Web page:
1 REGIONAL POPULATION GROWTH
At June 2000 capital cities were home to 64% of the Australian population. Taken together capital cities grew by 1.3% over the year to June 2000, accounting for 73% of Australia's population growth over the year. Over the same period the balance of the States and Territories grew by 0.9%.
Over half of Australia's Local Government Areas gained or had a constant population in the year to June 2000, while over 40% experienced population decline. The cities of Brisbane and Gold Coast experienced the largest population increases, up 14,700 and 13,300 respectively. Latrobe City and Wellington Shire, in the balance of Victoria, experienced the largest decreases (-800 and -570 respectively).
In New Zealand, the four cities within the Auckland region experienced the largest growth, together accounting for more than 70% of New Zealand's population growth.
Regional Population Growth, Australia and New Zealand, 1999-2000 (Cat. no. 3218.0) contains details of population growth for Statistical Local Areas and Local Government Areas, as well as State and national data.
June 2000 Local Government Area population estimates are available on this web site.
Components of 1999-2000 growth - births, deaths and migration - are available on request.
2 FUTURE POPULATION GROWTH WHAT IFS
Australia's future population is projected to grow from 19 million in 1999 to between 24 and 28 million in 2051 and to between 23 and 32 million in 2101. The impact of a wide range of fertility, mortality and international migration assumptions, is given in What if?, chapter 2 of Population Projections, Australia 1999-2101 (Cat. no. 3222.0).
3 SMALL AREA POPULATION PROJECTIONS
A set of 1999-2019 statistical local area and postal area population projections using ASGC 1996 boundaries is now available. The projections are consistent with Series II outlined in Population Projections, Australia, 1999 to 2101 (Cat. No. 3222.0) and take account of the latest demographic trends and land use indicators available to the ABS. While the ABS takes responsibility for the method employed, the assumptions used are the responsibility of the client and the projections are not official ABS statistics. The cost of the projections, by five year age group and sex, for all statistical local areas in a State/Territory ranges from $1,120 in NT to $1,680 in NSW. For Australia the cost is $2,800.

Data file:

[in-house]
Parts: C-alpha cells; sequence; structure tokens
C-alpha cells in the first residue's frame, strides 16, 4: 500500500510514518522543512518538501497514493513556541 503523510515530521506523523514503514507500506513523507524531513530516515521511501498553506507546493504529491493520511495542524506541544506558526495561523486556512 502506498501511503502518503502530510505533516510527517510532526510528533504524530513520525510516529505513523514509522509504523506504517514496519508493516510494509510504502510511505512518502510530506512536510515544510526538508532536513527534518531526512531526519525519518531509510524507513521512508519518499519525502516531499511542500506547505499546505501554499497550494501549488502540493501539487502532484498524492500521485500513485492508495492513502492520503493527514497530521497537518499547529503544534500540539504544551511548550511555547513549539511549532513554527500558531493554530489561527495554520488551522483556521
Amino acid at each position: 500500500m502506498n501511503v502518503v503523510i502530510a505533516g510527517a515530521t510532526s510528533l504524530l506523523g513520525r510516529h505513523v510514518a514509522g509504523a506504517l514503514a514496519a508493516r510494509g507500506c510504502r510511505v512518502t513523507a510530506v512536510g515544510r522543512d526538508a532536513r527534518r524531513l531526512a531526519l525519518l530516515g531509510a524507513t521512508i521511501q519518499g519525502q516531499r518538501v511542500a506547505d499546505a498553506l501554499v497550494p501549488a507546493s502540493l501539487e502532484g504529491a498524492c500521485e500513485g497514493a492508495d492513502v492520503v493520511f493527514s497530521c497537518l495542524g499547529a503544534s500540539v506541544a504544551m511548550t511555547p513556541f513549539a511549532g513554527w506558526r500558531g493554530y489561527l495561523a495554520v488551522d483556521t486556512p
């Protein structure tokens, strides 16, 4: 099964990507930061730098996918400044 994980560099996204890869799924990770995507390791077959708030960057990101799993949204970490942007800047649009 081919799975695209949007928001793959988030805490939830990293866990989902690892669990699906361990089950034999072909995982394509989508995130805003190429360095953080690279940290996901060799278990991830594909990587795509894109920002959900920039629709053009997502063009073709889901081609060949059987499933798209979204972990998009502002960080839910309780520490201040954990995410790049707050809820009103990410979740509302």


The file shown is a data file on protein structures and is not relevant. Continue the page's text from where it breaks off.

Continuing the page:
Projections using alternative assumptions and boundaries can be provided.
4 ARE YOU OVER 35? IF SO, THEN YOU ARE NOW 'OLD'
The median age of the Australian population (the age at which half the population is older and half is younger) at June 2000 has increased by almost six years over the last twenty years, from 29 years in June 1980 to 35 years in June 2000. South Australia had the oldest population of all the States and Territories (median age of 37 years) at June 2000, followed by Tasmania (37 years), New South Wales (36 years), Victoria (35 years), Queensland (35 years), Western Australia (34 years) and the Australian Capital Territory (33 years). The Northern Territory had the youngest population in Australia (29 years).
Further information is available in Population by Age and Sex, Australian States and Territories (Cat. no. 3201.0) released on 19 Dec 2000.